[There are hundreds of clean Catholic jokes. Here are two. Please feel free to email me some of your favorites by email and you may see it here some future Silly Saturday:
A man is struck by a bus on a busy street in New York City. He lies dying on the sidewalk as a crowd of on-lookers gathers around. “A priest. Somebody get me a priest!” the man gasps. A policeman checks the crowd—-no priest, no minister, no man of God of any kind. “A PRIEST, PLEASE!” the dying man says again. Then out of the crowd steps a little old man dressed shabbily and of at least eighty years of age.
“Mr. Policeman,” says the man, “I’m not a priest. I’m not even a Catholic. But for fifty years now I’ve been living behind St. Elizabeth’s Catholic Church on First Avenue, and every night I’ve listened to the Catholic litany. Maybe I can be of some comfort to this man.”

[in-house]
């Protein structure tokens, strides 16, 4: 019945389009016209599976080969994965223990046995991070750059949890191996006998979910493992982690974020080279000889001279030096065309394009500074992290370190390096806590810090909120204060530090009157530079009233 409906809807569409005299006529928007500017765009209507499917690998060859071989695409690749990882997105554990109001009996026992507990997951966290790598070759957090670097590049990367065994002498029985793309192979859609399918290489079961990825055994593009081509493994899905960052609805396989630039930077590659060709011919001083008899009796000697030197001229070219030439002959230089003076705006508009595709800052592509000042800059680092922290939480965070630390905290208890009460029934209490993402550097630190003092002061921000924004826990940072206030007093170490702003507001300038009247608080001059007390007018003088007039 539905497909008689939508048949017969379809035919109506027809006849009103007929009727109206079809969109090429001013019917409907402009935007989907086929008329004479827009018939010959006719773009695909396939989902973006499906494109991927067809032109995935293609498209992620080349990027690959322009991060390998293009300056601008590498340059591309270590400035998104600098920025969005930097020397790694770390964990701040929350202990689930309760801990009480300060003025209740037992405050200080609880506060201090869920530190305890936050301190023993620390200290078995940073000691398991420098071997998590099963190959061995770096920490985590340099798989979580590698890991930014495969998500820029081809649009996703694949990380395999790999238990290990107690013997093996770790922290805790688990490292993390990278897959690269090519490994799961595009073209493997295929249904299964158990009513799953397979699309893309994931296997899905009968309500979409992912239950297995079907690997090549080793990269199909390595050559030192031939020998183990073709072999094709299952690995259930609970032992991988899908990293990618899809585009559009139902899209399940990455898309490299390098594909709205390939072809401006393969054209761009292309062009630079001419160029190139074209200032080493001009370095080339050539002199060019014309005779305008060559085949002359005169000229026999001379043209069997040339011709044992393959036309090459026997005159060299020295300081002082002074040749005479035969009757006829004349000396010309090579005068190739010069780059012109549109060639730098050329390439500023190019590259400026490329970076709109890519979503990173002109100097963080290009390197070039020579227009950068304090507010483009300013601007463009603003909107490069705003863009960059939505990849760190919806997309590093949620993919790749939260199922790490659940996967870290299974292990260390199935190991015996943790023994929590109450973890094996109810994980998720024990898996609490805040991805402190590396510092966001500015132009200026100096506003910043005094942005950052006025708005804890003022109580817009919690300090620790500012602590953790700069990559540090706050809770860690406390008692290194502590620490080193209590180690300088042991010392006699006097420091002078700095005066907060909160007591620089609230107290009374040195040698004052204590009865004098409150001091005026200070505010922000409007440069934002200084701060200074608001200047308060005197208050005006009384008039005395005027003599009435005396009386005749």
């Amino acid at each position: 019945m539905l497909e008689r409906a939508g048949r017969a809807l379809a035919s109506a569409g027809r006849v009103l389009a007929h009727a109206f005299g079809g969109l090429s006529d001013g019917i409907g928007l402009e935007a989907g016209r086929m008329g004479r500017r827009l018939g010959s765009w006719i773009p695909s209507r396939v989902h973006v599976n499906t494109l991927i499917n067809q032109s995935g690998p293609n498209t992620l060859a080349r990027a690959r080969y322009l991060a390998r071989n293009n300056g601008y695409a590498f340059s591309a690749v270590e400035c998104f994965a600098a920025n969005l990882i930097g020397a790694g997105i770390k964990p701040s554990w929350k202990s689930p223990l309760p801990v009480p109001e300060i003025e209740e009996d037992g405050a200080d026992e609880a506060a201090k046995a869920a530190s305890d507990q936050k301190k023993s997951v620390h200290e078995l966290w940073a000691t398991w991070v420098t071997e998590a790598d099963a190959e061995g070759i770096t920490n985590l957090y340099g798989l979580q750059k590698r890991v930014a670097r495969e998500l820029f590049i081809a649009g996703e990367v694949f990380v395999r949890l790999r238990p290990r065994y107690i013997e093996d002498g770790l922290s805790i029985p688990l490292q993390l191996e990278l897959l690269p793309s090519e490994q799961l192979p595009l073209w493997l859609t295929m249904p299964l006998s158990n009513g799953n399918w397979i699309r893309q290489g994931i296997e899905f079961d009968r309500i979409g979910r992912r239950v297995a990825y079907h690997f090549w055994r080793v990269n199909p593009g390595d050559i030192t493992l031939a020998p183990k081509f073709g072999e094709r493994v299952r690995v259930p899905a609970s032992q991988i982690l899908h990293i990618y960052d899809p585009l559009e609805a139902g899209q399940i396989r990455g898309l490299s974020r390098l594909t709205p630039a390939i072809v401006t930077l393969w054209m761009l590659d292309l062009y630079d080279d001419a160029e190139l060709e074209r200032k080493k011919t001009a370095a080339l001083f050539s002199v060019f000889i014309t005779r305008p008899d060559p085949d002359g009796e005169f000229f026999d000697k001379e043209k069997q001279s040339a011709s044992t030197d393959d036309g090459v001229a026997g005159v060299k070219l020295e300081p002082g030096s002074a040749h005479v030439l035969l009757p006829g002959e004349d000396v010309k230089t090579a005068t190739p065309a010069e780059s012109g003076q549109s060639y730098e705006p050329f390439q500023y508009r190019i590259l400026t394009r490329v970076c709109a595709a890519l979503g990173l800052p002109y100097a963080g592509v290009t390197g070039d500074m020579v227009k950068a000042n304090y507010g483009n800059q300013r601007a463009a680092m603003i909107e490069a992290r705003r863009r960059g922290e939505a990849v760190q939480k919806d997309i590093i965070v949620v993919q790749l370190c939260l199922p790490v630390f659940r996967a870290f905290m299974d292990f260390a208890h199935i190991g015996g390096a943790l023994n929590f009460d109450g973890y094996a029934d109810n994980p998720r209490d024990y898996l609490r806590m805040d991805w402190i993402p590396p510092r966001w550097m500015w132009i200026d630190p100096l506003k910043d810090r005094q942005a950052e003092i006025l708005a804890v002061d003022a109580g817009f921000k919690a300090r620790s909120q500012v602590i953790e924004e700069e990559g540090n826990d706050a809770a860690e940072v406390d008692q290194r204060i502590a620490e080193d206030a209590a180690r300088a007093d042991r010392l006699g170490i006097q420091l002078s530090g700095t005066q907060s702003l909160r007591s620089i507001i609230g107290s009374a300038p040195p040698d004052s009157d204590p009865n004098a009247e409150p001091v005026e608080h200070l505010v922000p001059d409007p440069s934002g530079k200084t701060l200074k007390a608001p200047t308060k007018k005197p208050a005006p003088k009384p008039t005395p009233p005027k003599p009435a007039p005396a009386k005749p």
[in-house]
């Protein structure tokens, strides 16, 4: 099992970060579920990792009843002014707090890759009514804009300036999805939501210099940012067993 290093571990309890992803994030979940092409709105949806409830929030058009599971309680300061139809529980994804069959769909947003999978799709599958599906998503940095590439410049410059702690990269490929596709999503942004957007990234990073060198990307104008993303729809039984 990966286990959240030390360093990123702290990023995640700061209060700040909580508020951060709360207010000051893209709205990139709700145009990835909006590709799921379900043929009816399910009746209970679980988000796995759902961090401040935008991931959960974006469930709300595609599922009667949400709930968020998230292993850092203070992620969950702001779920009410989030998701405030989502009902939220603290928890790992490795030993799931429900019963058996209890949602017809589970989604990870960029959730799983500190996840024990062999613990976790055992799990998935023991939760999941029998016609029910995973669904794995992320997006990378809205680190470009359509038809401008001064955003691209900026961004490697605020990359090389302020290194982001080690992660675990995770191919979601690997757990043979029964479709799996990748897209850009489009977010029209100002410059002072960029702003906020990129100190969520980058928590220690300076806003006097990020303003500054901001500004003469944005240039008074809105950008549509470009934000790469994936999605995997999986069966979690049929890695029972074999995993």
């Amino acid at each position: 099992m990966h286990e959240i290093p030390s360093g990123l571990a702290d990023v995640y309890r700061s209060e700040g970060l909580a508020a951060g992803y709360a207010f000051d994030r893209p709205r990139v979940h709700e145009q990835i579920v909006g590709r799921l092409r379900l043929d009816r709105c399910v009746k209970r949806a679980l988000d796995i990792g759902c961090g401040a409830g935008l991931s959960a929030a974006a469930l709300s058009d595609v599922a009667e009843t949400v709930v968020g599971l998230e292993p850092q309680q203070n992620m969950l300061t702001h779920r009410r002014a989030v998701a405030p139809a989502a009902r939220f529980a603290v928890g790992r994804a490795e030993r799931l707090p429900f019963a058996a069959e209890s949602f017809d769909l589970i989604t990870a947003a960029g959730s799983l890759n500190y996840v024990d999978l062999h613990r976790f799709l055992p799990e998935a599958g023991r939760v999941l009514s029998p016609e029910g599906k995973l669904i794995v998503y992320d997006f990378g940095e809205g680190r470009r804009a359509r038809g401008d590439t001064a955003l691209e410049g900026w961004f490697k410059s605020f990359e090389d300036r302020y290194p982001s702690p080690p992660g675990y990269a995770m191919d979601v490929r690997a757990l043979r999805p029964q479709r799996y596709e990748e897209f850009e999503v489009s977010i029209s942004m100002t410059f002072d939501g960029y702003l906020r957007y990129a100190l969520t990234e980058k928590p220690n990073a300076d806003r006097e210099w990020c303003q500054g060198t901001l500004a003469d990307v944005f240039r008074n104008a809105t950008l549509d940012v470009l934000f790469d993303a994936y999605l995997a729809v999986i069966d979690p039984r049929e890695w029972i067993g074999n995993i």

The policeman agrees and brings the octogenarian over to where the dying man lay.
He kneels down, leans over the injured man and says slowly in a solemn voice:”B-4. I-19. N-38. G-54. O-72…”
Years ago, someone asked the question:
“Where do monsignors come from — how are they made?”
It happened at a reception in honor of a newly named monsignor, Fr. Fenton J. Runge, director of the Papal Volunteer program of the St. Louis archdiocese.
“Well, it’s like this,” Msgr. Runge said in reply to the question.
“A priest is ordained.
“A bishop is consecrated.
“But a monsignor is only ‘created.’ And you know what creation is — that’s making something out of nothing.”
— J. F. Gecik (firstname.lastname@example.org), February 27, 2001
[Picture: This file is licensed under the Creative Commons Attribution 2.0 Generic license.]